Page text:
Which naturally brings us to the present recording. It was set down on 10 November 2022 at a live performance under American conductor James Conlon in the Teatro del Maggio Musicale Fiorentino, one of the great opera institutions in Italy, although a younger organisation than the Rome Opera, La Scala, Milan, La Fenice, Venice (where Ernani premiered) and San Carlo in Naples, Maggio Musicale was still founded 90 years ago. Conlon is probably better known as a symphonic conductor, but he is music director of the LA Opera and has conducted more than 270 performances at the MET, so he knows the business. In my view, this is a wholly idiomatic reading of the score; no quirky tempos or other eccentricities and the playing of the orchestra is first class. The male voices in the chorus are also excellent – as are the female voices, but they are heard on their own only in a short Ladies’ chorus in the first act. 

So far so good, then, but what about the solo singing? There are several fairly well-known names here in the central roles, but do they live up to the epithet “best singers in the world”? No. Let’s get it over quickly: as so often these days we have here four voices with various degrees of disturbing vibrato. Ernani is sung by Francesco Meli, who sang a very good Elvino in a recording of Bellini’s La sonnambula with Natalie Dessay in the title role, which I reviewed 15 years ago. Then I thought he was an excellent tenore di grazia in the Alfredo Kraus mould. Now he has developed a distinct wobble, and the tone is more a tenore robusto and at forte he sounds seriously strained It should be said though that he is very careful over nuances. There he has retained something of the elegance and, actually, beauty I remember from La sonnambula. His beloved Elvira is sung by Maria José Siri, Uruguayan born of Italian origin. She has had a rapid career since her breakthrough as Madama Butterfly at La Scala in 2016, but here, six years later she has a pronounced vibrato, and the tone is shrill and unattractive. On the credit side is her coloratura technique, which allows her to indulge in the florid singing of the cabaletta in the first act with aplomb. Carlo is sung by veteran baritone Roberto Frontali, who has been in the forefront in the big houses since the early 1990s. Alas, his voice has lost its lustre, and he is sorely strained. The fourth of the main characters, Silva, is definitely an elderly man, and thus far Vitalij Kowaljow’s shaky and strained bass is in line with the requirements. Moreover he delivers a firm and resounding low final note in his big aria Infelice!, which secures him a Bravo! from the audience – the only one as far as I could hear.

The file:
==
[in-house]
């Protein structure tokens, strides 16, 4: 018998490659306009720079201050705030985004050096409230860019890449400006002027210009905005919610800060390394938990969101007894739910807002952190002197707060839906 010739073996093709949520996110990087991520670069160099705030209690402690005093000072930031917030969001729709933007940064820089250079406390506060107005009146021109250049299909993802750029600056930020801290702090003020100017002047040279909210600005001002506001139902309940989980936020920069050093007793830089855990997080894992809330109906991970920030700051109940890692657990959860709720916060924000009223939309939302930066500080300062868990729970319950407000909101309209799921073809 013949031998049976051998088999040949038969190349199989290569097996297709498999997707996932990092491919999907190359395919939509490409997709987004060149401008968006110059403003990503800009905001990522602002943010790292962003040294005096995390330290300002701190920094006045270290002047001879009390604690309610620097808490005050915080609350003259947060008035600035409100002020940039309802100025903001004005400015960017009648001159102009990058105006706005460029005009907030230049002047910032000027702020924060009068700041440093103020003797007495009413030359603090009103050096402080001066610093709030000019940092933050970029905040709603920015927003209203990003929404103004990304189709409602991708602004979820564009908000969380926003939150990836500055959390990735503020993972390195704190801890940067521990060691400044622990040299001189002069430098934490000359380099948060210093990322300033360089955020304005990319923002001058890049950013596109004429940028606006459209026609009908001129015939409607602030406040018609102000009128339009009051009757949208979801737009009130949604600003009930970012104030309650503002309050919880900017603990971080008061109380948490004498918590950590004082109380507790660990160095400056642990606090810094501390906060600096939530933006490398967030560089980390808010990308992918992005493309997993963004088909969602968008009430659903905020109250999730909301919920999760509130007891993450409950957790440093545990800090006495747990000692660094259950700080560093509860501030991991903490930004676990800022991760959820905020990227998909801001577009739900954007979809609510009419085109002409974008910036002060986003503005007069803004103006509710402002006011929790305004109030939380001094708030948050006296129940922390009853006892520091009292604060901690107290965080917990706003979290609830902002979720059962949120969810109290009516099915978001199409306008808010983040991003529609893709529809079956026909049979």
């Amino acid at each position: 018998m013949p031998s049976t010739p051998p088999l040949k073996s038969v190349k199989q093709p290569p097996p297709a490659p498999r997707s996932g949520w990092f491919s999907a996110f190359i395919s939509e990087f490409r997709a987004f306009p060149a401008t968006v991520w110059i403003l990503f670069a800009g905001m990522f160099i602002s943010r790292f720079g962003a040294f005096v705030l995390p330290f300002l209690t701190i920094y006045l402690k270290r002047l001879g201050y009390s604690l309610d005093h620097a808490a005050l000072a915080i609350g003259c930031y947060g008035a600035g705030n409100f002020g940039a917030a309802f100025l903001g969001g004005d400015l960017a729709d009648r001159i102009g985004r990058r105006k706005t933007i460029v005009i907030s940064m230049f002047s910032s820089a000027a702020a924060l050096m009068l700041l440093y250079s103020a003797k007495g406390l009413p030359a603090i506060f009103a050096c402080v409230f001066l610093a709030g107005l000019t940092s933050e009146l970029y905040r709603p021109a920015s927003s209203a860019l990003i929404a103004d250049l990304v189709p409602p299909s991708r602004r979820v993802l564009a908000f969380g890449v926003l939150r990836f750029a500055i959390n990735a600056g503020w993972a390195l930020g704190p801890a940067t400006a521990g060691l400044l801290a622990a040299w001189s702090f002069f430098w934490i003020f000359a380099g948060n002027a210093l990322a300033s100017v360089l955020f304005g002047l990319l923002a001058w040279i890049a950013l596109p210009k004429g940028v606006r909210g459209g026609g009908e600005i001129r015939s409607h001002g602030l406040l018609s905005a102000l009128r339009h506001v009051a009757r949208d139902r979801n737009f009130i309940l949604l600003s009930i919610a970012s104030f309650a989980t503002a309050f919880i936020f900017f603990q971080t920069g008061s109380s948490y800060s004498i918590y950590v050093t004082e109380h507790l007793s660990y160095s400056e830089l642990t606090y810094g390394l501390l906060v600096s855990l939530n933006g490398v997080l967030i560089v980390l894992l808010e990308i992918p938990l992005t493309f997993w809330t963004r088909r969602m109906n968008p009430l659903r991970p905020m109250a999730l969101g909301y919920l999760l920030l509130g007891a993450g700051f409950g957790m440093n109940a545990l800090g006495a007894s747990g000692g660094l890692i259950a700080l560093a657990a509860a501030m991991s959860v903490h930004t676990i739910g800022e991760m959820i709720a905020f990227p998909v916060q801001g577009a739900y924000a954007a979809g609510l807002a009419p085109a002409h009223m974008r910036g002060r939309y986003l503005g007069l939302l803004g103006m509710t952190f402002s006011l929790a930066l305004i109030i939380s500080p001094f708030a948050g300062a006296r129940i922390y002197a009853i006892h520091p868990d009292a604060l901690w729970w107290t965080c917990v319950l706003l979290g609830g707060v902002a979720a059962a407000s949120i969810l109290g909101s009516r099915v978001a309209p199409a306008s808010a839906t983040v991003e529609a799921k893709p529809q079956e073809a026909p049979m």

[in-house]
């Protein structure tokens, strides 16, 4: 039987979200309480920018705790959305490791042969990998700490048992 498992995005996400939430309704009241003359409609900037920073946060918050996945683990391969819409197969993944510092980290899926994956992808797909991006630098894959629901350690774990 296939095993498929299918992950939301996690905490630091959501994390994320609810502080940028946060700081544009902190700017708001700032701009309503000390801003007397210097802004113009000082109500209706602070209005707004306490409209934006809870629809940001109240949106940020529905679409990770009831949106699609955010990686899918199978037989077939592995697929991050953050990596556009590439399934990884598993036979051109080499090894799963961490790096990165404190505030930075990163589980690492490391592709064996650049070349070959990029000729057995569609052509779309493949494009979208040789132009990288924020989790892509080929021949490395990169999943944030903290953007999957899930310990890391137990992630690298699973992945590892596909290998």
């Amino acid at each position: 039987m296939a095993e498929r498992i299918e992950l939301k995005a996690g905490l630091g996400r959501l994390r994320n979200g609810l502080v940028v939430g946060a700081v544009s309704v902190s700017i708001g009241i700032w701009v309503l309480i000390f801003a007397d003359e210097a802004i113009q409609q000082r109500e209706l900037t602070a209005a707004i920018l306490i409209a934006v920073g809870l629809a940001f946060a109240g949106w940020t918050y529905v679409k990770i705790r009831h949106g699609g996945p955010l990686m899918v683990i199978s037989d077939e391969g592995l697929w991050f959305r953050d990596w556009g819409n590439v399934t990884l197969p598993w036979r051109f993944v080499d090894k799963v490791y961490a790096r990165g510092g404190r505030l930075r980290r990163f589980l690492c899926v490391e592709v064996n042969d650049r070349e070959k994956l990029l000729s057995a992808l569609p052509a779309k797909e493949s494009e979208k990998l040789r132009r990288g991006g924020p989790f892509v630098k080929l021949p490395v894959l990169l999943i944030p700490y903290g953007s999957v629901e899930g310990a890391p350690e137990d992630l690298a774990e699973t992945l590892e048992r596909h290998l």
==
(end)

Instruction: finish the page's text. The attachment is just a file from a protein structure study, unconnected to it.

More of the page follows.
If all this sounds depressing, I’ll also say that all the singers are deeply inside their roles and act convincingly, and I’m certain that the audience had a great evening. The problem is that the sound recording cannot register the visual aspects and the atmosphere. Fortunately this performance is available as DVD and Blu-ray on Dynamic and I advise readers to try those instead. Those who prefer a CD recording will be better served by the RCA recording with Schippers (now on Sony) or the EMI with Muti (now on Warner).

Göran Forsling